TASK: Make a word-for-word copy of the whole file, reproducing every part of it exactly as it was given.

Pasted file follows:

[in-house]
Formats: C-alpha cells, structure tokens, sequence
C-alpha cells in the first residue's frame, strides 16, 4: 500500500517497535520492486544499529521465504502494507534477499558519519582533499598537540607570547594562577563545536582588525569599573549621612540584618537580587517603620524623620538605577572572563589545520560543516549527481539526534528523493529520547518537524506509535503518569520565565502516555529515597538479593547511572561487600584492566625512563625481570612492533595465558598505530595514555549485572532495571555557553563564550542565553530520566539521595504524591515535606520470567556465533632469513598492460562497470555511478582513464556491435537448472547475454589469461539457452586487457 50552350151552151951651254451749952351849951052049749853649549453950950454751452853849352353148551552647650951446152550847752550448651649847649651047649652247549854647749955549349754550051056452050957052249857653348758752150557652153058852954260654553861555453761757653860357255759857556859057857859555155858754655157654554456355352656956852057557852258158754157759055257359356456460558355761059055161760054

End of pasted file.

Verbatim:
[in-house]
Formats: C-alpha cells, structure tokens, sequence
C-alpha cells in the first residue's frame, strides 16, 4: 500500500517497535520492486544499529521465504502494507534477499558519519582533499598537540607570547594562577563545536582588525569599573549621612540584618537580587517603620524623620538605577572572563589545520560543516549527481539526534528523493529520547518537524506509535503518569520565565502516555529515597538479593547511572561487600584492566625512563625481570612492533595465558598505530595514555549485572532495571555557553563564550542565553530520566539521595504524591515535606520470567556465533632469513598492460562497470555511478582513464556491435537448472547475454589469461539457452586487457 50552350151552151951651254451749952351849951052049749853649549453950950454751452853849352353148551552647650951446152550847752550448651649847649651047649652247549854647749955549349754550051056452050957052249857653348758752150557652153058852954260654553861555453761757653860357255759857556859057857859555155858754655157654554456355352656956852057557852258158754157759055257359356456460558355761059055161760054